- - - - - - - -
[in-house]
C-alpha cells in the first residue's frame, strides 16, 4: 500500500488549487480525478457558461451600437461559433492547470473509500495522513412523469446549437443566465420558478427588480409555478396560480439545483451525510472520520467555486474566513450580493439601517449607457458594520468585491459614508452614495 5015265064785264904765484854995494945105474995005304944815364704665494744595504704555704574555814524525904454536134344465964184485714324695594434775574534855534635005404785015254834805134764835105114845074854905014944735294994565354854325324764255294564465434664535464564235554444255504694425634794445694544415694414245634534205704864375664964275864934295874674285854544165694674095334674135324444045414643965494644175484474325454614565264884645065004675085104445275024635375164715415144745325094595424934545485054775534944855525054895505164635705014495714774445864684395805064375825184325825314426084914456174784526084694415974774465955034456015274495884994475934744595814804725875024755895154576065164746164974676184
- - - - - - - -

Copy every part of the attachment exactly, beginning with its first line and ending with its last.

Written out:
[in-house]
C-alpha cells in the first residue's frame, strides 16, 4: 500500500488549487480525478457558461451600437461559433492547470473509500495522513412523469446549437443566465420558478427588480409555478396560480439545483451525510472520520467555486474566513450580493439601517449607457458594520468585491459614508452614495 5015265064785264904765484854995494945105474995005304944815364704665494744595504704555704574555814524525904454536134344465964184485714324695594434775574534855534635005404785015254834805134764835105114845074854905014944735294994565354854325324764255294564465434664535464564235554444255504694425634794445694544415694414245634534205704864375664964275864934295874674285854544165694674095334674135324444045414643965494644175484474325454614565264884645065004675085104445275024635375164715415144745325094595424934545485054775534944855525054895505164635705014495714774445864684395805064375825184325825314426084914456174784526084694415974774465955034456015274495884994475934744595814804725875024755895154576065164746164974676184